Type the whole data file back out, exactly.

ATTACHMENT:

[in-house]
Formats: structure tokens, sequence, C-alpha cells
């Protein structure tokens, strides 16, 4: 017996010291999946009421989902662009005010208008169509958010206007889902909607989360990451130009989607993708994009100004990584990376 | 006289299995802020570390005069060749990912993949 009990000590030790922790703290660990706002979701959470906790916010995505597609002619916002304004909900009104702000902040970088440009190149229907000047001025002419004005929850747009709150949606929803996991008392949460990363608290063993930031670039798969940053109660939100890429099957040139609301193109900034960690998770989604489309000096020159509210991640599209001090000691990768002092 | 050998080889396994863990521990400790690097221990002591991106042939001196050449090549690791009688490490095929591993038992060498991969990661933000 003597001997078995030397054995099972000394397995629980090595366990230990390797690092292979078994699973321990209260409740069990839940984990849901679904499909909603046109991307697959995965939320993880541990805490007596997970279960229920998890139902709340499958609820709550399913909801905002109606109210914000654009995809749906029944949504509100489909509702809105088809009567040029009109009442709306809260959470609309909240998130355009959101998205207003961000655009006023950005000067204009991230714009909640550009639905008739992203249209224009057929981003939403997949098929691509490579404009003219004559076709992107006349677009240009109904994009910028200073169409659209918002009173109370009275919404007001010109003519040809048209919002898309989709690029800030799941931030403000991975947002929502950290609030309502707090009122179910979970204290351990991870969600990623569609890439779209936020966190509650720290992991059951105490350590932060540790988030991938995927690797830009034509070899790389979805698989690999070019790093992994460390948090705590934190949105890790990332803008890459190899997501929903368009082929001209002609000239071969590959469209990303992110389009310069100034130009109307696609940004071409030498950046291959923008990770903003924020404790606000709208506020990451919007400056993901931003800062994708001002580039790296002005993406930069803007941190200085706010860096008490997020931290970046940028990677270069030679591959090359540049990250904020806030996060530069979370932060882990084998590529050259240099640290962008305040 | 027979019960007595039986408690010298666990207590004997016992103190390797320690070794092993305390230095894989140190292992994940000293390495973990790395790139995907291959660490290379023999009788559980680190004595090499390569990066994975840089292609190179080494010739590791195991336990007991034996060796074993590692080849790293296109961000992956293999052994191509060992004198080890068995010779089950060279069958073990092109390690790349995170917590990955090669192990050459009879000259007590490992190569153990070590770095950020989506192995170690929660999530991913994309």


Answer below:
[in-house]
Formats: structure tokens, sequence, C-alpha cells
């Protein structure tokens, strides 16, 4: 017996010291999946009421989902662009005010208008169509958010206007889902909607989360990451130009989607993708994009100004990584990376 | 006289299995802020570390005069060749990912993949 009990000590030790922790703290660990706002979701959470906790916010995505597609002619916002304004909900009104702000902040970088440009190149229907000047001025002419004005929850747009709150949606929803996991008392949460990363608290063993930031670039798969940053109660939100890429099957040139609301193109900034960690998770989604489309000096020159509210991640599209001090000691990768002092 | 050998080889396994863990521990400790690097221990002591991106042939001196050449090549690791009688490490095929591993038992060498991969990661933000 003597001997078995030397054995099972000394397995629980090595366990230990390797690092292979078994699973321990209260409740069990839940984990849901679904499909909603046109991307697959995965939320993880541990805490007596997970279960229920998890139902709340499958609820709550399913909801905002109606109210914000654009995809749906029944949504509100489909509702809105088809009567040029009109009442709306809260959470609309909240998130355009959101998205207003961000655009006023950005000067204009991230714009909640550009639905008739992203249209224009057929981003939403997949098929691509490579404009003219004559076709992107006349677009240009109904994009910028200073169409659209918002009173109370009275919404007001010109003519040809048209919002898309989709690029800030799941931030403000991975947002929502950290609030309502707090009122179910979970204290351990991870969600990623569609890439779209936020966190509650720290992991059951105490350590932060540790988030991938995927690797830009034509070899790389979805698989690999070019790093992994460390948090705590934190949105890790990332803008890459190899997501929903368009082929001209002609000239071969590959469209990303992110389009310069100034130009109307696609940004071409030498950046291959923008990770903003924020404790606000709208506020990451919007400056993901931003800062994708001002580039790296002005993406930069803007941190200085706010860096008490997020931290970046940028990677270069030679591959090359540049990250904020806030996060530069979370932060882990084998590529050259240099640290962008305040 | 027979019960007595039986408690010298666990207590004997016992103190390797320690070794092993305390230095894989140190292992994940000293390495973990790395790139995907291959660490290379023999009788559980680190004595090499390569990066994975840089292609190179080494010739590791195991336990007991034996060796074993590692080849790293296109961000992956293999052994191509060992004198080890068995010779089950060279069958073990092109390690790349995170917590990955090669192990050459009879000259007590490992190569153990070590770095950020989506192995170690929660999530991913994309």